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Global Health Community of Practice

Research themes

Our members are affiliated with the following areas:

Non-communicable disease – the NCD burden has and is surpassing the infectious disease burden in most countries. Researchers part of GHCoP tackle musculoskeletal health, hypertension, diabetes, cancers, mental health and cardiovascular disease. 

Ageing and lifelong Health – Adapting to the ageing of the global population is one of the key research challenges of the 21st century. Sub-Saharan Africa will see the greatest increase in the ageing population over coming decades and overall, it is the least financially wealthy populations that will share the greatest burden. The experience and meaning of old age is being transformed. Increasing numbers of older people will create pressures on traditional systems of support from families and public services, financial demands on public funds for pensions, and new requirements for healthcare and medical support. 

Infectious Disease – Infectious disease research at the University of Southampton which is particularly relevant to global health includes influenza, TB, HIV, meningitis, pneumonia, chlamydia HCV and diagnostics. 

Big data – Demography/Big Data - The University of Southampton is internationally known for work on spatial demography, population and disease movements in low income settings and spatial epidemiology, malaria and the role of global travel networks on the spread of vector-borne diseases.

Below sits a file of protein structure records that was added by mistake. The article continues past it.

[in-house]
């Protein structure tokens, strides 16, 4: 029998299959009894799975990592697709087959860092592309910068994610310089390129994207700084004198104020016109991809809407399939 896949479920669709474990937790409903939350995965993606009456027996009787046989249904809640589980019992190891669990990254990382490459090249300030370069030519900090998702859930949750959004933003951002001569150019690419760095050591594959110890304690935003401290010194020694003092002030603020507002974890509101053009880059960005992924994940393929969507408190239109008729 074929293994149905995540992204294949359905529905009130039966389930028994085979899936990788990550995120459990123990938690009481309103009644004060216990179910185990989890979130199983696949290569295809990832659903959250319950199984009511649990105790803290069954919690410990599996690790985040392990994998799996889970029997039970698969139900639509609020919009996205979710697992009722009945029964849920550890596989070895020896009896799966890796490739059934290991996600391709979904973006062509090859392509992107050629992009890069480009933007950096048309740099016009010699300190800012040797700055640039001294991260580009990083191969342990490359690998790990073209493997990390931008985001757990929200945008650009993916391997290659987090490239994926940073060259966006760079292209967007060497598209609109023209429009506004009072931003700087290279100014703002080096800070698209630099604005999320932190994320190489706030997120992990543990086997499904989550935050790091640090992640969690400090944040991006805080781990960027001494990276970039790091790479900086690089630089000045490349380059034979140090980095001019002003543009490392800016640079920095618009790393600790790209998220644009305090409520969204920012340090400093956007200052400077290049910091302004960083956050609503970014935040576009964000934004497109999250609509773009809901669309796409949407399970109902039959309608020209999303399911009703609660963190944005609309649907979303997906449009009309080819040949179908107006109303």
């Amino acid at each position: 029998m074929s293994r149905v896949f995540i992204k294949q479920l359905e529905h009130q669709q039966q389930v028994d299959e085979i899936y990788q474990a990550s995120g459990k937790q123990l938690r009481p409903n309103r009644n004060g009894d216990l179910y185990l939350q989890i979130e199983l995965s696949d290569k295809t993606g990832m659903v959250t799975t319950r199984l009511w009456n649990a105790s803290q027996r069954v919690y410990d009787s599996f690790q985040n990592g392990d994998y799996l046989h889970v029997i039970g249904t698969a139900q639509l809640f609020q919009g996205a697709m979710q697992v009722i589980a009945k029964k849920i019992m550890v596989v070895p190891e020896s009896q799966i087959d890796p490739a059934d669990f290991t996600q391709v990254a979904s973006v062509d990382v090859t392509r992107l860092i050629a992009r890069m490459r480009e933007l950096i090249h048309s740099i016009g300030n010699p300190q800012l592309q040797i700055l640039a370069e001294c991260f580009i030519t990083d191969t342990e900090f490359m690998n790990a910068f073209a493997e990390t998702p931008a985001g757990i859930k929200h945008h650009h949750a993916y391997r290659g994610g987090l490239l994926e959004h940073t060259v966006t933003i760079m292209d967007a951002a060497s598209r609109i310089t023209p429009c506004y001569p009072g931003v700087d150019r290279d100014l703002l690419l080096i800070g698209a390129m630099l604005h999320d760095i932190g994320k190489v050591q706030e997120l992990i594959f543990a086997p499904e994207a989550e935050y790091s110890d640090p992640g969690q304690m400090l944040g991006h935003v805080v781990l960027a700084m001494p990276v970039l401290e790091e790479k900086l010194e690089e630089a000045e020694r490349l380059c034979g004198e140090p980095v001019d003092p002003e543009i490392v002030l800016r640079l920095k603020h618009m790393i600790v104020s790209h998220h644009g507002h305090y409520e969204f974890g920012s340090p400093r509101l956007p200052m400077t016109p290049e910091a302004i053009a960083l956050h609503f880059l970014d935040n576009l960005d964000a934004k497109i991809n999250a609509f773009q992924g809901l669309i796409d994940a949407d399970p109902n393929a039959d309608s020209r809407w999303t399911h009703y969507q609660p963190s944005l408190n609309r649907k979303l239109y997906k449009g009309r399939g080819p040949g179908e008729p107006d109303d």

Lifecourse – Southampton is internationally known for pioneering work on the developmental origins of health and disease. Although research on the lifecourse takes place across the University the main hub includes the Medical Research Council Lifecourse Epidemiology Unit (MRCLEU), alongside the NIHR Biomedical Research Centre (Nutrition) and the Institute of Developmental Sciences.

Prosthetics and Orthotics – Emerging from UoS, People Powered Prosthetics (P3) is a global group of researchers, clinicians, prosthetic wearers, academics and engineers who are committed to using research to improve the lives, limbs and rehabilitation of anyone effected by limb loss. 

Adolescent Health – About 85% of the world’s 1.3 billion adolescents live in the Global South. Despite being future leaders, parents and economic contributors, their health needs have been largely ignored. A theme in GHCoP research is to engage these young people in shaping the health and well-being of their communities and in decisions that affect them, with a view to improving their health and well-being and the health of their future families but also their economic futures.